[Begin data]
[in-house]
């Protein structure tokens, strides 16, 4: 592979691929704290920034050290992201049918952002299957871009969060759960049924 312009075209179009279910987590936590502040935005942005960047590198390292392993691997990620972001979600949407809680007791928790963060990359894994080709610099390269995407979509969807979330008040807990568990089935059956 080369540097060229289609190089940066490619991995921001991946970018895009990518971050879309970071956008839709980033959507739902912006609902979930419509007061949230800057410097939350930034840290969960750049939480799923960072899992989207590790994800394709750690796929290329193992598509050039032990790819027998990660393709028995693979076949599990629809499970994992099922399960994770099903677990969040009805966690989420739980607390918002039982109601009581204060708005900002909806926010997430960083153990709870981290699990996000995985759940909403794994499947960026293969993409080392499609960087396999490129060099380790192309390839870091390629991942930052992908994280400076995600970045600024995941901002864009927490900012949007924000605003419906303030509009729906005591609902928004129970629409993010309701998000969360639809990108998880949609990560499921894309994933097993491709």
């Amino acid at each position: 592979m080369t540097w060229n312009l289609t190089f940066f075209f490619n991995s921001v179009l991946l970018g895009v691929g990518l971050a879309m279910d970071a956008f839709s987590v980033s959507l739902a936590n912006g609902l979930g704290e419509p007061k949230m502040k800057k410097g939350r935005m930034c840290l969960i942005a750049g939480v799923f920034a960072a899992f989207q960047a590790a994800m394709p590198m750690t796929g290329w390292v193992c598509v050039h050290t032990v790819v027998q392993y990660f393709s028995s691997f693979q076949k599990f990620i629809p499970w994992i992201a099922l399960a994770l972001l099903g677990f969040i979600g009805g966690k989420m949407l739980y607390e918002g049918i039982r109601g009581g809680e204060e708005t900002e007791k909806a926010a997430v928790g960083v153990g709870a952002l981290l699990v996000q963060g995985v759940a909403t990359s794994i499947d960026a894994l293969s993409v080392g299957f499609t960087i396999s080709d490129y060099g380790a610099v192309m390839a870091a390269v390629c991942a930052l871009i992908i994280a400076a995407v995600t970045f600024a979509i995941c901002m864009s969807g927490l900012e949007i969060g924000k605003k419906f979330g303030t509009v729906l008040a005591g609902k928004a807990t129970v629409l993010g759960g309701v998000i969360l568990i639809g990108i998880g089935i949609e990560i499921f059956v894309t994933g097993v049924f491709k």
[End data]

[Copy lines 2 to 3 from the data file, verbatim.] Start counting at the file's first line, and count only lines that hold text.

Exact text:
């Protein structure tokens, strides 16, 4: 592979691929704290920034050290992201049918952002299957871009969060759960049924 312009075209179009279910987590936590502040935005942005960047590198390292392993691997990620972001979600949407809680007791928790963060990359894994080709610099390269995407979509969807979330008040807990568990089935059956 080369540097060229289609190089940066490619991995921001991946970018895009990518971050879309970071956008839709980033959507739902912006609902979930419509007061949230800057410097939350930034840290969960750049939480799923960072899992989207590790994800394709750690796929290329193992598509050039032990790819027998990660393709028995693979076949599990629809499970994992099922399960994770099903677990969040009805966690989420739980607390918002039982109601009581204060708005900002909806926010997430960083153990709870981290699990996000995985759940909403794994499947960026293969993409080392499609960087396999490129060099380790192309390839870091390629991942930052992908994280400076995600970045600024995941901002864009927490900012949007924000605003419906303030509009729906005591609902928004129970629409993010309701998000969360639809990108998880949609990560499921894309994933097993491709």
């Amino acid at each position: 592979m080369t540097w060229n312009l289609t190089f940066f075209f490619n991995s921001v179009l991946l970018g895009v691929g990518l971050a879309m279910d970071a956008f839709s987590v980033s959507l739902a936590n912006g609902l979930g704290e419509p007061k949230m502040k800057k410097g939350r935005m930034c840290l969960i942005a750049g939480v799923f920034a960072a899992f989207q960047a590790a994800m394709p590198m750690t796929g290329w390292v193992c598509v050039h050290t032990v790819v027998q392993y990660f393709s028995s691997f693979q076949k599990f990620i629809p499970w994992i992201a099922l399960a994770l972001l099903g677990f969040i979600g009805g966690k989420m949407l739980y607390e918002g049918i039982r109601g009581g809680e204060e708005t900002e007791k909806a926010a997430v928790g960083v153990g709870a952002l981290l699990v996000q963060g995985v759940a909403t990359s794994i499947d960026a894994l293969s993409v080392g299957f499609t960087i396999s080709d490129y060099g380790a610099v192309m390839a870091a390269v390629c991942a930052l871009i992908i994280a400076a995407v995600t970045f600024a979509i995941c901002m864009s969807g927490l900012e949007i969060g924000k605003k419906f979330g303030t509009v729906l008040a005591g609902k928004a807990t129970v629409l993010g759960g309701v998000i969360l568990i639809g990108i998880g089935i949609e990560i499921f059956v894309t994933g097993v049924f491709k």